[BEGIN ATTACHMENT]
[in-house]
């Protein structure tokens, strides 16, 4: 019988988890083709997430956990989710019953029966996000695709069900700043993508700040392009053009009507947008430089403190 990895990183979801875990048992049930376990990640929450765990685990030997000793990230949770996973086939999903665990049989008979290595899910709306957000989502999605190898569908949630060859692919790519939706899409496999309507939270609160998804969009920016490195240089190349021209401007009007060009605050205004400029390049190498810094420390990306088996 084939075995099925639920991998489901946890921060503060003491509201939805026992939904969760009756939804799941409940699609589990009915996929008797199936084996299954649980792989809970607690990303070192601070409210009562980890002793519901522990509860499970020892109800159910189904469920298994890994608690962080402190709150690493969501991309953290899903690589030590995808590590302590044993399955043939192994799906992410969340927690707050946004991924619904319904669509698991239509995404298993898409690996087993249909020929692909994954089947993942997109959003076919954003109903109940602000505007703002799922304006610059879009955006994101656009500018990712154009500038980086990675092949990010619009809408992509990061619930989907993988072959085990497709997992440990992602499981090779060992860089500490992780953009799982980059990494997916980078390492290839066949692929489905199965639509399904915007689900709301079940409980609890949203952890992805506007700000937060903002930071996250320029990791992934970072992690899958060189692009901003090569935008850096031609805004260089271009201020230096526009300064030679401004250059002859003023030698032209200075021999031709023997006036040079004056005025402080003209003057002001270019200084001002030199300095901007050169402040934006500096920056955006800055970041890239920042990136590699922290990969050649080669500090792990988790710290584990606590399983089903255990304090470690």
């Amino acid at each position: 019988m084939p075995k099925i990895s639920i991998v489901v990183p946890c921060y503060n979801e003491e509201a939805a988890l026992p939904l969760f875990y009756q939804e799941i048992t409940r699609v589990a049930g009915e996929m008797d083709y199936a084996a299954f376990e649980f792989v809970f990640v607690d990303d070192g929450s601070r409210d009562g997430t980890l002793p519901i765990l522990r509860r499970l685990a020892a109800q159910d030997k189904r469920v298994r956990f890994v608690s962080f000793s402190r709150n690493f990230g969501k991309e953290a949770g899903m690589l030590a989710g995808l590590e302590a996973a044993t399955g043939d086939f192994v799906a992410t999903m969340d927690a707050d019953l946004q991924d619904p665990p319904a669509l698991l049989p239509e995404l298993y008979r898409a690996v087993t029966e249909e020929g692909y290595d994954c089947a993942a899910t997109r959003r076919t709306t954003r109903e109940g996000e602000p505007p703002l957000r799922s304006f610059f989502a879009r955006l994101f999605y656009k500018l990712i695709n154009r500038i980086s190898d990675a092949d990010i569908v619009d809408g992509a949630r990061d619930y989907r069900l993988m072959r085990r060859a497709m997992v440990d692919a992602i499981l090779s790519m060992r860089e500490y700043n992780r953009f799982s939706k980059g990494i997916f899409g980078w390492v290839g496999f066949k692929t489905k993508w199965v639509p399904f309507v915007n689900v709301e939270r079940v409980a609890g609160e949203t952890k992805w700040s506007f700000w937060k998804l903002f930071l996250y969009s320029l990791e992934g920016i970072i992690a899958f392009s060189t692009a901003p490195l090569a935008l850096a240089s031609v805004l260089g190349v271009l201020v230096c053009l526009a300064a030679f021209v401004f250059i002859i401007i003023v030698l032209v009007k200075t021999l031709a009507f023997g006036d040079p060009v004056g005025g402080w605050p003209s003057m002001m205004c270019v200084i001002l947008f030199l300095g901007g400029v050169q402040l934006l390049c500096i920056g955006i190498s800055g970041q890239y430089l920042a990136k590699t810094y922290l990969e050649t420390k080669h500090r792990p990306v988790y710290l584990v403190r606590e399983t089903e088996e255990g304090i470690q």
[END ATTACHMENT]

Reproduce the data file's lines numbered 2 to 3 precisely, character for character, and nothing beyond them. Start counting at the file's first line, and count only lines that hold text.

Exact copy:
């Protein structure tokens, strides 16, 4: 019988988890083709997430956990989710019953029966996000695709069900700043993508700040392009053009009507947008430089403190 990895990183979801875990048992049930376990990640929450765990685990030997000793990230949770996973086939999903665990049989008979290595899910709306957000989502999605190898569908949630060859692919790519939706899409496999309507939270609160998804969009920016490195240089190349021209401007009007060009605050205004400029390049190498810094420390990306088996 084939075995099925639920991998489901946890921060503060003491509201939805026992939904969760009756939804799941409940699609589990009915996929008797199936084996299954649980792989809970607690990303070192601070409210009562980890002793519901522990509860499970020892109800159910189904469920298994890994608690962080402190709150690493969501991309953290899903690589030590995808590590302590044993399955043939192994799906992410969340927690707050946004991924619904319904669509698991239509995404298993898409690996087993249909020929692909994954089947993942997109959003076919954003109903109940602000505007703002799922304006610059879009955006994101656009500018990712154009500038980086990675092949990010619009809408992509990061619930989907993988072959085990497709997992440990992602499981090779060992860089500490992780953009799982980059990494997916980078390492290839066949692929489905199965639509399904915007689900709301079940409980609890949203952890992805506007700000937060903002930071996250320029990791992934970072992690899958060189692009901003090569935008850096031609805004260089271009201020230096526009300064030679401004250059002859003023030698032209200075021999031709023997006036040079004056005025402080003209003057002001270019200084001002030199300095901007050169402040934006500096920056955006800055970041890239920042990136590699922290990969050649080669500090792990988790710290584990606590399983089903255990304090470690």
């Amino acid at each position: 019988m084939p075995k099925i990895s639920i991998v489901v990183p946890c921060y503060n979801e003491e509201a939805a988890l026992p939904l969760f875990y009756q939804e799941i048992t409940r699609v589990a049930g009915e996929m008797d083709y199936a084996a299954f376990e649980f792989v809970f990640v607690d990303d070192g929450s601070r409210d009562g997430t980890l002793p519901i765990l522990r509860r499970l685990a020892a109800q159910d030997k189904r469920v298994r956990f890994v608690s962080f000793s402190r709150n690493f990230g969501k991309e953290a949770g899903m690589l030590a989710g995808l590590e302590a996973a044993t399955g043939d086939f192994v799906a992410t999903m969340d927690a707050d019953l946004q991924d619904p665990p319904a669509l698991l049989p239509e995404l298993y008979r898409a690996v087993t029966e249909e020929g692909y290595d994954c089947a993942a899910t997109r959003r076919t709306t954003r109903e109940g996000e602000p505007p703002l957000r799922s304006f610059f989502a879009r955006l994101f999605y656009k500018l990712i695709n154009r500038i980086s190898d990675a092949d990010i569908v619009d809408g992509a949630r990061d619930y989907r069900l993988m072959r085990r060859a497709m997992v440990d692919a992602i499981l090779s790519m060992r860089e500490y700043n992780r953009f799982s939706k980059g990494i997916f899409g980078w390492v290839g496999f066949k692929t489905k993508w199965v639509p399904f309507v915007n689900v709301e939270r079940v409980a609890g609160e949203t952890k992805w700040s506007f700000w937060k998804l903002f930071l996250y969009s320029l990791e992934g920016i970072i992690a899958f392009s060189t692009a901003p490195l090569a935008l850096a240089s031609v805004l260089g190349v271009l201020v230096c053009l526009a300064a030679f021209v401004f250059i002859i401007i003023v030698l032209v009007k200075t021999l031709a009507f023997g006036d040079p060009v004056g005025g402080w605050p003209s003057m002001m205004c270019v200084i001002l947008f030199l300095g901007g400029v050169q402040l934006l390049c500096i920056g955006i190498s800055g970041q890239y430089l920042a990136k590699t810094y922290l990969e050649t420390k080669h500090r792990p990306v988790y710290l584990v403190r606590e399983t089903e088996e255990g304090i470690q």